US chemical society hopes lobbying on tax and R&D credits will boost chemistry entrepreneurial spirit

Laura Howes/Denver, US 

The American Chemical Society (ACS) launched a report this week that it says could lead to up to 100,000 new jobs in the US within 20 years if its recommendations are carried out. The report, Innovation, chemistry and jobs, suggests that the ACS support chemistry entrepreneurship at the early ’just had an idea’ stage to help develop the chemistry-based economy in the country. 

As well as setting up ways to promote entrepreneurship as a career and support early stage entrepreneurs with a range of expertise and mentoring, the ACS intends to lobby for changes to tax and regulation at both the state and federal level. 

Chemical innovation US

In 2010, Joseph Francisco, as ACS president, set up a taskforce called Innovation in the Chemical Enterprise to address the ’critical problem’ of job losses in the chemistry sector. The taskforce focused on job growth through small businesses and entrepreneurship. ’The US has been very good at fostering entrepreneurship, but recently it’s not been so good in chemistry,’ says George Whitesides, the Woodford L and Ann A Flowers university professor at Harvard University, who chaired the task force. When so many world problems - climate change, renewable energy and sustainability - need chemistry as part of the solution, he adds, it’s not clear why those new jobs are not being created.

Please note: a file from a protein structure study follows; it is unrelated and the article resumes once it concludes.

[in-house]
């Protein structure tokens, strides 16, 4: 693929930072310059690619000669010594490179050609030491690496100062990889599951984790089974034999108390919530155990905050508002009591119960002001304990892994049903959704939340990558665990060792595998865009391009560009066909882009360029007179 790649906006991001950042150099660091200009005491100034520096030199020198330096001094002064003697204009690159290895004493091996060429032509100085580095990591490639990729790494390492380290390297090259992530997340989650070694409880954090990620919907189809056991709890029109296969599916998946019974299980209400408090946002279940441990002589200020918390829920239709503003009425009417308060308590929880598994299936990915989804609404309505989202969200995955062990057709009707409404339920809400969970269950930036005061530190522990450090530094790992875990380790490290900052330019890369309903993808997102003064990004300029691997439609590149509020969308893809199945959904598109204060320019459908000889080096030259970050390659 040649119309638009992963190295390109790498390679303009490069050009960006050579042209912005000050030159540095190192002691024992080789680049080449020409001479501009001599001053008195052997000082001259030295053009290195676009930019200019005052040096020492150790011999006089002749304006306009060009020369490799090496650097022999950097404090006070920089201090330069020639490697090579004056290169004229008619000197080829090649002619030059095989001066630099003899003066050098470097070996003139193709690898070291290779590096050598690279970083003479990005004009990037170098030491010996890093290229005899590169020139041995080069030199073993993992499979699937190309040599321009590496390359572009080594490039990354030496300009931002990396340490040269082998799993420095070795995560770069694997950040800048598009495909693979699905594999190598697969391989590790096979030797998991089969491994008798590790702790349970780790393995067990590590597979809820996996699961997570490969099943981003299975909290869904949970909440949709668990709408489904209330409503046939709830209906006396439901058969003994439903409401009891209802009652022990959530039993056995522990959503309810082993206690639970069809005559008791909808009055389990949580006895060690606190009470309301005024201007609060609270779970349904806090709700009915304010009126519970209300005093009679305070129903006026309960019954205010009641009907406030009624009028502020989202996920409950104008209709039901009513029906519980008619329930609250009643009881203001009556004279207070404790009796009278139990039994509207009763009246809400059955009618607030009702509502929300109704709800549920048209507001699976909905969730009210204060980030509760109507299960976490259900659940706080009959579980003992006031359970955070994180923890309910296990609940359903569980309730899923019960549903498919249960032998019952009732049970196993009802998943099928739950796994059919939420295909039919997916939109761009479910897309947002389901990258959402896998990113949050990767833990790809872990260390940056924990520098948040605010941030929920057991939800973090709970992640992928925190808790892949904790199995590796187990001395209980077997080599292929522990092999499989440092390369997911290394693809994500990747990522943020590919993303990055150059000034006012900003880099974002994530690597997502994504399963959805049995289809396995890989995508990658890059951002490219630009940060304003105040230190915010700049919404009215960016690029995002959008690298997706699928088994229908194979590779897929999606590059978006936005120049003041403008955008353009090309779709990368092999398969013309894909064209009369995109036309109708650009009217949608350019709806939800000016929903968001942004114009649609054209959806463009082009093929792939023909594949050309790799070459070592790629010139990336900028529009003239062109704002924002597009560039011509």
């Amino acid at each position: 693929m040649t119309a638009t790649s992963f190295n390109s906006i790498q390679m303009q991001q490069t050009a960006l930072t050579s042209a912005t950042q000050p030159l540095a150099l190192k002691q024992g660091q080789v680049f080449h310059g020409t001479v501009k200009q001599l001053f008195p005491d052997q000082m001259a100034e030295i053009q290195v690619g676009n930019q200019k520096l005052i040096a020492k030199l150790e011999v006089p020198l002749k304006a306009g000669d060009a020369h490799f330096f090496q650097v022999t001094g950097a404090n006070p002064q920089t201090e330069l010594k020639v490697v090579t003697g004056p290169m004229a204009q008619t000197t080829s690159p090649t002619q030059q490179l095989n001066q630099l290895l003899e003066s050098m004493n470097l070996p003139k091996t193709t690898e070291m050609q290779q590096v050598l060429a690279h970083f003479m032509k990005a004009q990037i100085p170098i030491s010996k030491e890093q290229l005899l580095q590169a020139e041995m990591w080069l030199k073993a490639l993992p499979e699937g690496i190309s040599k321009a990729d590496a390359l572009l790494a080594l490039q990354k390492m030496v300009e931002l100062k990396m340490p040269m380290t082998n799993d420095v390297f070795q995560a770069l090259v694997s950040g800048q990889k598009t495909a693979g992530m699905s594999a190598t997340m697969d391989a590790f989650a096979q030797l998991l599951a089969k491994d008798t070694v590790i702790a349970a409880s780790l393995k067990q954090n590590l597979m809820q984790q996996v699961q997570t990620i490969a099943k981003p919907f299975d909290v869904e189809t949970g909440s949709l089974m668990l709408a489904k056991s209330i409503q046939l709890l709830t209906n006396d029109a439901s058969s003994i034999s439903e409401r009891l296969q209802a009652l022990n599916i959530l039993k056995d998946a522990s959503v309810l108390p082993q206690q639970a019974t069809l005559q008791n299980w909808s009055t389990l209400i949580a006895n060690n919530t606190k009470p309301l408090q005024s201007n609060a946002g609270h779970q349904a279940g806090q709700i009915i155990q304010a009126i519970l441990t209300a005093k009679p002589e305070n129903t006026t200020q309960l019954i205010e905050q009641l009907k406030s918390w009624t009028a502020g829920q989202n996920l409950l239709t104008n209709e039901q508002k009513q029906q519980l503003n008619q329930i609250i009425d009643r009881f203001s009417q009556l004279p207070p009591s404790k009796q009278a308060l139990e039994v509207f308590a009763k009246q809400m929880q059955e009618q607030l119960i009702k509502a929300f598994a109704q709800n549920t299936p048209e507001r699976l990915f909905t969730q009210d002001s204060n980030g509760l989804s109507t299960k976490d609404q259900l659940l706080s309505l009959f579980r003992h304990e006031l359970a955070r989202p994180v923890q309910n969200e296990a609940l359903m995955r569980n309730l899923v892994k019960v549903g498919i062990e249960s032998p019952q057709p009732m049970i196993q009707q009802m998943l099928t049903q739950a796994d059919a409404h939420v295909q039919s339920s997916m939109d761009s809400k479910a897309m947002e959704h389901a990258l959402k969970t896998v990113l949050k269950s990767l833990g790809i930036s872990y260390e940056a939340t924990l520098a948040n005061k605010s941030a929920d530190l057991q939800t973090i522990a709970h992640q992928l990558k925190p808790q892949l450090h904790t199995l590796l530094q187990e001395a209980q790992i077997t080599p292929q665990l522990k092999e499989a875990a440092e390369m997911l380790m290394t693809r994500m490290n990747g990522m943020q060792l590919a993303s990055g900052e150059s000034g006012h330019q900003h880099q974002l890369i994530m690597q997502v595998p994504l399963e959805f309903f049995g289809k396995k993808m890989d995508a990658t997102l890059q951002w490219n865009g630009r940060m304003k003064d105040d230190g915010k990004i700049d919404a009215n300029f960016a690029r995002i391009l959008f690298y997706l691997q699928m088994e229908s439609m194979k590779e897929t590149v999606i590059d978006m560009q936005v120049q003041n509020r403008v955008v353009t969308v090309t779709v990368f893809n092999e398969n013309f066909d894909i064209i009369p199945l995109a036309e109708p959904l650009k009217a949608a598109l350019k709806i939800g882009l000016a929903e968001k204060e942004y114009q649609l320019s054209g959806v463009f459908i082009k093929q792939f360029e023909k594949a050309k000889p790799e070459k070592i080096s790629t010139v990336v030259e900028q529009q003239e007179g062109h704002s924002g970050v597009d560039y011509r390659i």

The report also recommends making the repatriation of income to the US less financially punitive. Francisco says that the recommendations in the report are ’actionable’ and they are already being followed up. ’We didn’t just want the report gathering dust,’ he says, and the ACS plan to meet with other science bodies, such as the National Science Foundation, to try and get the R&D tax credit restarted. The tax credit has lapsed 14 times in the past 30 years. 

’The current economy is making us very nervous,’ says Boulder Scientific chief executive, Scott Birmingham. In fact, adds Birmingham, the current regulatory environment makes it very hard to get going. ’I don’t think Boulder Scientific could have started up in today’s regulatory environment.’